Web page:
Opponents’ antipathy surely can be understood in terms of psychology, yet, at the same time, understanding the nature of internalized distrust, false attribution, and, confirmation bias–to pick one constellation of behavioral features–doesn’t completely resolve that which constitutes behavioral explanations for upwelling of fear, anger, and, strong dislike, (ie.antipathy.)

The opposition is wide spread and encompasses a wide variety of people, and this surely includes persons who are highly educated, well-traveled, and, intelligent. The group of opponents also would have to include the opposite of this characterization, and, as well, include persons who believe all religions except for their own are members of a satanic opposition.

No simple explanation covers the entire group. But, Cantor’s prescriptive “come on” is simple. And, from this, it is apparent that a system of laws stands against very intense socially affective constructions. From my perspective, none of this yields to just supposing strong feelings based in counterfactual, socially-reinforced interpretations explains the, for example, commonsensical appeal to sensitivity, and fright about the strict ramifications of the 1st Amendment. Although, antipathy certainly isn’t, nor could it be, linked to opponents working through the salient facts. Those facts are also: simple.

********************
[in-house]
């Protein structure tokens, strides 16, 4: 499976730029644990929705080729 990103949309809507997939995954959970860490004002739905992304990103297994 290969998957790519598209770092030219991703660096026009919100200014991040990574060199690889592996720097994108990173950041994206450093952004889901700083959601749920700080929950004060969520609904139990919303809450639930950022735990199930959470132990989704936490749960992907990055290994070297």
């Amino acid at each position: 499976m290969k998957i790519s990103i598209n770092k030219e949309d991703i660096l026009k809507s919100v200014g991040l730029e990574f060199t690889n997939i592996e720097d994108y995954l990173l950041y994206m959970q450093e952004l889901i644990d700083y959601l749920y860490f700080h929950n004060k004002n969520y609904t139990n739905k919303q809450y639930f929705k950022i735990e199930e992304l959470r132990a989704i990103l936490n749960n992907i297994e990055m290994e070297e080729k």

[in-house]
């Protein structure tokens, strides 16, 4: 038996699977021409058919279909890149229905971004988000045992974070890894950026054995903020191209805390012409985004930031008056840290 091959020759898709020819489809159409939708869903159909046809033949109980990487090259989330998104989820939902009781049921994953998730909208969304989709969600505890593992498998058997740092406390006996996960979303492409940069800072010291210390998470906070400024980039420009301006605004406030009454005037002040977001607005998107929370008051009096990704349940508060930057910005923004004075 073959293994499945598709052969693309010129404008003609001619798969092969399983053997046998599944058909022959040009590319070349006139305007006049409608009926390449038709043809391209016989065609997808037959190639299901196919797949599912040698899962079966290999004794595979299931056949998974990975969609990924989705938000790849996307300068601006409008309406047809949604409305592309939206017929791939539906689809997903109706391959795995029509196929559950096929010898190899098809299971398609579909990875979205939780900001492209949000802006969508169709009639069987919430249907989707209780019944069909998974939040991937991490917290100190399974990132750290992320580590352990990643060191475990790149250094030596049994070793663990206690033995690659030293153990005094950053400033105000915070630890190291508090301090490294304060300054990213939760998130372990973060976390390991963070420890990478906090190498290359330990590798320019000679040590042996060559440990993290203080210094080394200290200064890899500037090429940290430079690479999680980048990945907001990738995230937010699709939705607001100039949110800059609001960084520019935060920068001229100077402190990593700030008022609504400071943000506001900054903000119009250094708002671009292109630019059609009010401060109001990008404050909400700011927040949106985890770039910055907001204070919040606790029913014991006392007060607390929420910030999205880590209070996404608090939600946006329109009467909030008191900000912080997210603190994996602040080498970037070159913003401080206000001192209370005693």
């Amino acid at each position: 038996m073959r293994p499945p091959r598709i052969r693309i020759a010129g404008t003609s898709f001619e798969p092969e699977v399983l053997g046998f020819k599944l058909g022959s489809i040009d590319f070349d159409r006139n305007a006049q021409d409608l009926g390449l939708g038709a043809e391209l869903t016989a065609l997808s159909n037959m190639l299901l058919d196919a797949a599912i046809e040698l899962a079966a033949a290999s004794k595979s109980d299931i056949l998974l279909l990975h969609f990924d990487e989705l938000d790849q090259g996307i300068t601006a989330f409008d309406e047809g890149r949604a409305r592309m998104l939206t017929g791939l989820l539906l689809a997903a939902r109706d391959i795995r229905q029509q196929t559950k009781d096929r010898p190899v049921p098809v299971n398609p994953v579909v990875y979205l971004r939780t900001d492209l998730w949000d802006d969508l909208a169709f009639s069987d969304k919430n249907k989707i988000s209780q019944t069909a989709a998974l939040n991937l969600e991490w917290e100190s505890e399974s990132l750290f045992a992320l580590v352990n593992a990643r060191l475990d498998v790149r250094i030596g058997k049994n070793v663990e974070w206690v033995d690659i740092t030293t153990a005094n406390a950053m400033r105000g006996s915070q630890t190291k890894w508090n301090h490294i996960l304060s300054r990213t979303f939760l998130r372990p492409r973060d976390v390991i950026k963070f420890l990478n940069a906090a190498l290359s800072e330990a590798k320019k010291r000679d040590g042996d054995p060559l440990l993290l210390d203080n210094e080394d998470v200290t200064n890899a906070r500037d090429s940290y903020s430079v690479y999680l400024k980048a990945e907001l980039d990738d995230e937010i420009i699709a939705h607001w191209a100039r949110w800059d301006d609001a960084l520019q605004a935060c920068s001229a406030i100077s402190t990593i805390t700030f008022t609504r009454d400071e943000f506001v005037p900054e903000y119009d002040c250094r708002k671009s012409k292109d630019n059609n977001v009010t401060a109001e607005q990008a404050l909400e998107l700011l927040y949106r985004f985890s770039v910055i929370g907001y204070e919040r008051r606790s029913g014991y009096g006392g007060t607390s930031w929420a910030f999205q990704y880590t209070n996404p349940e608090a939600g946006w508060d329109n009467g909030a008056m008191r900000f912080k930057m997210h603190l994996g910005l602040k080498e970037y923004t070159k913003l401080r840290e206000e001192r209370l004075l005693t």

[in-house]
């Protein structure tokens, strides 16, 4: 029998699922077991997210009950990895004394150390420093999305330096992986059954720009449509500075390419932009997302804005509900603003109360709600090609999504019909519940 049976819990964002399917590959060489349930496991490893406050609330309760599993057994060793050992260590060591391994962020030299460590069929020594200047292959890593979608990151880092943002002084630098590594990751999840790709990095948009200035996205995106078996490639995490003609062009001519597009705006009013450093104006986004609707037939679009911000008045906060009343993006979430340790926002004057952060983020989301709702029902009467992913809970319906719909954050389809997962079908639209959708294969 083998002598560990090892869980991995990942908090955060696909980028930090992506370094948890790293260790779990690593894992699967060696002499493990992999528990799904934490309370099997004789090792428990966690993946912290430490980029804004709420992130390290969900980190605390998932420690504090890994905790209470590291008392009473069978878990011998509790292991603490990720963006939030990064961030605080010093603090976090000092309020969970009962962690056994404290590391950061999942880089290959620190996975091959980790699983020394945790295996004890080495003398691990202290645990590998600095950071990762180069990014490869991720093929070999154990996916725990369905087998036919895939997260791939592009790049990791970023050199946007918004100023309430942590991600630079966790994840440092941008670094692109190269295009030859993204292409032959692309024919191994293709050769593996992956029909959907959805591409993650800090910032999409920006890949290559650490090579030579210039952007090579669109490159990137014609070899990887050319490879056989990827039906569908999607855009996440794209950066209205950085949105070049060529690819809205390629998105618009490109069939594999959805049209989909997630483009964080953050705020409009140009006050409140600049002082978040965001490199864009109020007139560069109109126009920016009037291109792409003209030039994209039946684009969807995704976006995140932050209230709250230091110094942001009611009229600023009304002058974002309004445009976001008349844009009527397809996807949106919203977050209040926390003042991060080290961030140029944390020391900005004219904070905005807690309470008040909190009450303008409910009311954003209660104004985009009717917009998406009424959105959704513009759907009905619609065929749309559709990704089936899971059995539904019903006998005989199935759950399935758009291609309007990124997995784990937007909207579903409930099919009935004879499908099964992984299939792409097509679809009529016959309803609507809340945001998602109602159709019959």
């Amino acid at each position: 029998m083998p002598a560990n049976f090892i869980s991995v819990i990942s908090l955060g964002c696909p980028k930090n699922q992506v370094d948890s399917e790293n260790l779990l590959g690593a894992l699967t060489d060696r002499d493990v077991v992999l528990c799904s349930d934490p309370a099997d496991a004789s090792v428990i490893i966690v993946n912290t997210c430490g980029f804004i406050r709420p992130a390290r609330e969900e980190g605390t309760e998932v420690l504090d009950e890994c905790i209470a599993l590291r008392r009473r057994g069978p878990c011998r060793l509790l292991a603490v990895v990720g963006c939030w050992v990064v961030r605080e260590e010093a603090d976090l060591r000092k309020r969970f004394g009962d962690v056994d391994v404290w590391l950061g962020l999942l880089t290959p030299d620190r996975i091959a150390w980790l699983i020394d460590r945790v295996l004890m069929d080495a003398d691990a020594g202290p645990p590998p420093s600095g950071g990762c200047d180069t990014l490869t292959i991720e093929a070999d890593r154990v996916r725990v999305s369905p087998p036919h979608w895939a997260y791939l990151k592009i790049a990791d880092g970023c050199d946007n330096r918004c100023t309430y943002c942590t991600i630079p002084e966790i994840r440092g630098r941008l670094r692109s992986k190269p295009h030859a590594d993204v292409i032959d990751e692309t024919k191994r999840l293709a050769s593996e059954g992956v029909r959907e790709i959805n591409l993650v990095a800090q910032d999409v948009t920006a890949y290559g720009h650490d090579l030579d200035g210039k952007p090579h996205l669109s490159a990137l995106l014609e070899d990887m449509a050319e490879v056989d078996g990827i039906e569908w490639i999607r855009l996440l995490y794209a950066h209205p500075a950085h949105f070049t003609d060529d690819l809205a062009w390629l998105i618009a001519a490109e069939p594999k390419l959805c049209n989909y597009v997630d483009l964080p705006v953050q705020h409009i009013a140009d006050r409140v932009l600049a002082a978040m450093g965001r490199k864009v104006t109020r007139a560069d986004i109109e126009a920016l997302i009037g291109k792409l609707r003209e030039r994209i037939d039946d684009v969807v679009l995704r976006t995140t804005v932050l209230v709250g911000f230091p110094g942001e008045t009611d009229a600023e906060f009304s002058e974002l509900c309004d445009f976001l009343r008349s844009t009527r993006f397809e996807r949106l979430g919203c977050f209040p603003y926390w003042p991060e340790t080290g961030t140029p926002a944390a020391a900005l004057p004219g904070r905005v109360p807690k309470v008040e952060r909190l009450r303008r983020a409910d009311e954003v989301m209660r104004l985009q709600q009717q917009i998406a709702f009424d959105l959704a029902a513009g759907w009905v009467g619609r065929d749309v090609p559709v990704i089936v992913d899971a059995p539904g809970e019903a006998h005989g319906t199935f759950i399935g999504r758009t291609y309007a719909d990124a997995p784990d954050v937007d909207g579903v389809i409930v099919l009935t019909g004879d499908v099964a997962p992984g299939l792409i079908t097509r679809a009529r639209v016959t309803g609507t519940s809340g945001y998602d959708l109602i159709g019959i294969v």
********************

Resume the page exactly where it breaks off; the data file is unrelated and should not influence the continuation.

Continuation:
But, the intense upwelling of affect, posed as it is by Cantor to literally trump the 1st Amendment, stands with all sorts of other propositions; propositions held by large groups of people with enthusiasm. Such enthusiasms do earn an account at least for reasons having to do with collective aspirations, which if realized, would subvert, if not overturn, all sorts of protective, often lawful, norms.